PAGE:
Foolish Assumptions

Try as I may to be all things to all people, when it comes to writing a book, I had to pick who I thought would be most interested in Switching to a Mac For Dummies. Here’s who I think you are:

bullet You’re smart. You’re no dummy. Yet the prospect of switching to a new computer platform gives you an uneasy feeling (which proves you’re smart).

bullet You own a personal computer based on an operating system different than Apple’s OS X. This book is mostly aimed at Windows XP users, but I think it will be helpful to users of Windows Vista, older Windows editions, DOS, and Linux, and even owners of older Macs.

bullet You are considering buying or have bought an Apple Macintosh computer. You want to transition to your new computer expeditiously. I suggest straightforward methods and don’t attempt to cover every possible approach.

bullet Alternatively, you’re a Mac user who knows OS X well but wants a resource to give (okay, even lend) to friends who are considering abandoning the dark side. What a good friend you are.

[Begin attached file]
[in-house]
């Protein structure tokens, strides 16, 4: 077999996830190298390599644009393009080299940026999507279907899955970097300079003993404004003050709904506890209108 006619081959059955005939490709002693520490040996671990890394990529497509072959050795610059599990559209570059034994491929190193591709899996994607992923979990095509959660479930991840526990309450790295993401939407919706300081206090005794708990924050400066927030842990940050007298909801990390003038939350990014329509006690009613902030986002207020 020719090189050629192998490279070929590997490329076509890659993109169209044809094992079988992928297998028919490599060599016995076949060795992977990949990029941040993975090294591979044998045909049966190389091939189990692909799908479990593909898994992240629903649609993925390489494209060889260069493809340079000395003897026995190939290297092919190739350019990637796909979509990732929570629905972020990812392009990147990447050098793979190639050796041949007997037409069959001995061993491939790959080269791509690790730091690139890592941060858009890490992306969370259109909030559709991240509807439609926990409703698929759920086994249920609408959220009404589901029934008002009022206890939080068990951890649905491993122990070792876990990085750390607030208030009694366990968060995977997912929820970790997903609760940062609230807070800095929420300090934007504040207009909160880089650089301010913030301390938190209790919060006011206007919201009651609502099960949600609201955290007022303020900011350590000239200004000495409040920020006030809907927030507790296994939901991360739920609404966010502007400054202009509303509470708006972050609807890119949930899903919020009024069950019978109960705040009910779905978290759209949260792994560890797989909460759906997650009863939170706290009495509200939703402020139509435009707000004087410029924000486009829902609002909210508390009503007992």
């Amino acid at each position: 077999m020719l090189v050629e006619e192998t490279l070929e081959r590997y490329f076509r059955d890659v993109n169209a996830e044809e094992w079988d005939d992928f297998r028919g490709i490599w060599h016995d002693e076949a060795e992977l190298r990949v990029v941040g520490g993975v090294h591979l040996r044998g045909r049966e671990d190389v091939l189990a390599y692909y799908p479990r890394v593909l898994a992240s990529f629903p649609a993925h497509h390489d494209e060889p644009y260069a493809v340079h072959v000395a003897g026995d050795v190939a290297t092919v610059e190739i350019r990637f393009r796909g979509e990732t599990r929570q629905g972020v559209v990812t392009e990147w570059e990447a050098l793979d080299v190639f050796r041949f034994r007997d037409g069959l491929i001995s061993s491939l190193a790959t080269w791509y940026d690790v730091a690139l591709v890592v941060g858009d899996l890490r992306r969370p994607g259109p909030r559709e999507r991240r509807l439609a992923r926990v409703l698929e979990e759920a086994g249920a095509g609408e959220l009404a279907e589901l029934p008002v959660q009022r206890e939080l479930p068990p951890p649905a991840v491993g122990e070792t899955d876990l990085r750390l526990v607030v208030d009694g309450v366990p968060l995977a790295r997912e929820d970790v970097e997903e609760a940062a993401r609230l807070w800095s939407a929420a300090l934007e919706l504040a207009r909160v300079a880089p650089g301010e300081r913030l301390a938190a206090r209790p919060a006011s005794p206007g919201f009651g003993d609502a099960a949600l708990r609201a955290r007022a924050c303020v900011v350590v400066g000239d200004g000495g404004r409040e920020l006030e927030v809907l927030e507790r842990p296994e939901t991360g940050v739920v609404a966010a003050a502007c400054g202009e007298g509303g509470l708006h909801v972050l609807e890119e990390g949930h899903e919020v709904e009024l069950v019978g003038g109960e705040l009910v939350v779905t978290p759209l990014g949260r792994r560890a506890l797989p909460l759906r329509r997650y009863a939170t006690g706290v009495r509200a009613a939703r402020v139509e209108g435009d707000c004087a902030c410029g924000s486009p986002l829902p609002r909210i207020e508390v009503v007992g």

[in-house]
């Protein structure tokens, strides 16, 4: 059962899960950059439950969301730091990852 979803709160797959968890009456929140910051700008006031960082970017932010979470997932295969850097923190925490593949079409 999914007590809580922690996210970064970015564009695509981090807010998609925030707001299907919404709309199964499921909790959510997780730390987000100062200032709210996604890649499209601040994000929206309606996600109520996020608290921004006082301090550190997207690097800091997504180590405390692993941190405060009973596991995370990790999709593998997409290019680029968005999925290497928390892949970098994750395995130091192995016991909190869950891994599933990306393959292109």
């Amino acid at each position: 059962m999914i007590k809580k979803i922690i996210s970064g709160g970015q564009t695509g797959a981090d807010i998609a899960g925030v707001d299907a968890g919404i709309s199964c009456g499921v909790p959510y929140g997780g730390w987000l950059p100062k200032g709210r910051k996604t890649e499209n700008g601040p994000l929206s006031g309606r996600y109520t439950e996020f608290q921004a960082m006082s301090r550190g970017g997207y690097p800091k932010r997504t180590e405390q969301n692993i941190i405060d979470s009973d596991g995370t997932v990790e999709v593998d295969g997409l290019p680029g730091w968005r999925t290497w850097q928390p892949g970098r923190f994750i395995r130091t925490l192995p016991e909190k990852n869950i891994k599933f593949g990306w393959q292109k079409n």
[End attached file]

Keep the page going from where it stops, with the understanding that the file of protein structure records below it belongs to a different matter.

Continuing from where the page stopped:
bullet You have used the Internet and know about browsers, such as Internet Explorer, and search engines, such as Google. (If not, I recommend picking up a current edition of The Internet For Dummies, by John R. Levine, Margaret Levine Young, and Carol Baroudi.) I do cover getting your own Internet connection in case you are not hooked up at the moment or it’s time to update your service.

bullet You are looking to buy a new Macintosh (one based on microprocessors from Intel Corp.) rather than the older PowerPC or 68K models. While I briefly discuss the used market, this book primarily addresses the Intel Macs, which are all that Apple sells these days.

Whoever you are, welcome aboard. I think this book can help you.

How This Book Is Organized

I divide this book into the following highly logical (to me) parts. Each is self-contained for the most part. Feel free to skip about.

Part I: Informed Switching Starts Here: In this part, I explain why the Apple Macintosh is such a big deal and why you should consider getting one. I also introduce you to the Apple product line and present a few different approaches to conversion (no dunking in water involved).